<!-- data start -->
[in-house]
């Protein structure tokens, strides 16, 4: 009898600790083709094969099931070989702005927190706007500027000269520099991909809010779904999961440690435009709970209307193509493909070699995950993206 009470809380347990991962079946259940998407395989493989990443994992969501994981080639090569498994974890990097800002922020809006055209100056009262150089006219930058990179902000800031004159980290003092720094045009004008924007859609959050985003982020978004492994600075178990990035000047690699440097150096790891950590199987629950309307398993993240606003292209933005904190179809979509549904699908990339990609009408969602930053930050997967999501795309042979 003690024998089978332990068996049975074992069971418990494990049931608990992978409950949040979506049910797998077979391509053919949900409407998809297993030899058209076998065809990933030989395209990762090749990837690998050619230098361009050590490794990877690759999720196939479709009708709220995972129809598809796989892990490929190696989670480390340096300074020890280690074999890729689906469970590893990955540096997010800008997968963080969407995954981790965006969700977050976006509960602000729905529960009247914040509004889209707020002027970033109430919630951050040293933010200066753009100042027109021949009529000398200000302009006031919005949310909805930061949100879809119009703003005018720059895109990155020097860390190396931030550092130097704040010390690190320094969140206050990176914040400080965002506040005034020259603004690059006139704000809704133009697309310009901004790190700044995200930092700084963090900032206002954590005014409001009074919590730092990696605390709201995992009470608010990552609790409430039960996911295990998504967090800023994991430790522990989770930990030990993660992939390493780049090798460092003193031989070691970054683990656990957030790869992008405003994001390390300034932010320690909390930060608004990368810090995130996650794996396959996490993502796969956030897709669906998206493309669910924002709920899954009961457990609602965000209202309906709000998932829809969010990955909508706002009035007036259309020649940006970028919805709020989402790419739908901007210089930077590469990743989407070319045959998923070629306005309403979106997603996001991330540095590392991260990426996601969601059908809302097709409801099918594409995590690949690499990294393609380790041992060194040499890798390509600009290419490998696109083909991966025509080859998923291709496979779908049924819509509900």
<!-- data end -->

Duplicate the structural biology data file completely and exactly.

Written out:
[in-house]
């Protein structure tokens, strides 16, 4: 009898600790083709094969099931070989702005927190706007500027000269520099991909809010779904999961440690435009709970209307193509493909070699995950993206 009470809380347990991962079946259940998407395989493989990443994992969501994981080639090569498994974890990097800002922020809006055209100056009262150089006219930058990179902000800031004159980290003092720094045009004008924007859609959050985003982020978004492994600075178990990035000047690699440097150096790891950590199987629950309307398993993240606003292209933005904190179809979509549904699908990339990609009408969602930053930050997967999501795309042979 003690024998089978332990068996049975074992069971418990494990049931608990992978409950949040979506049910797998077979391509053919949900409407998809297993030899058209076998065809990933030989395209990762090749990837690998050619230098361009050590490794990877690759999720196939479709009708709220995972129809598809796989892990490929190696989670480390340096300074020890280690074999890729689906469970590893990955540096997010800008997968963080969407995954981790965006969700977050976006509960602000729905529960009247914040509004889209707020002027970033109430919630951050040293933010200066753009100042027109021949009529000398200000302009006031919005949310909805930061949100879809119009703003005018720059895109990155020097860390190396931030550092130097704040010390690190320094969140206050990176914040400080965002506040005034020259603004690059006139704000809704133009697309310009901004790190700044995200930092700084963090900032206002954590005014409001009074919590730092990696605390709201995992009470608010990552609790409430039960996911295990998504967090800023994991430790522990989770930990030990993660992939390493780049090798460092003193031989070691970054683990656990957030790869992008405003994001390390300034932010320690909390930060608004990368810090995130996650794996396959996490993502796969956030897709669906998206493309669910924002709920899954009961457990609602965000209202309906709000998932829809969010990955909508706002009035007036259309020649940006970028919805709020989402790419739908901007210089930077590469990743989407070319045959998923070629306005309403979106997603996001991330540095590392991260990426996601969601059908809302097709409801099918594409995590690949690499990294393609380790041992060194040499890798390509600009290419490998696109083909991966025509080859998923291709496979779908049924819509509900």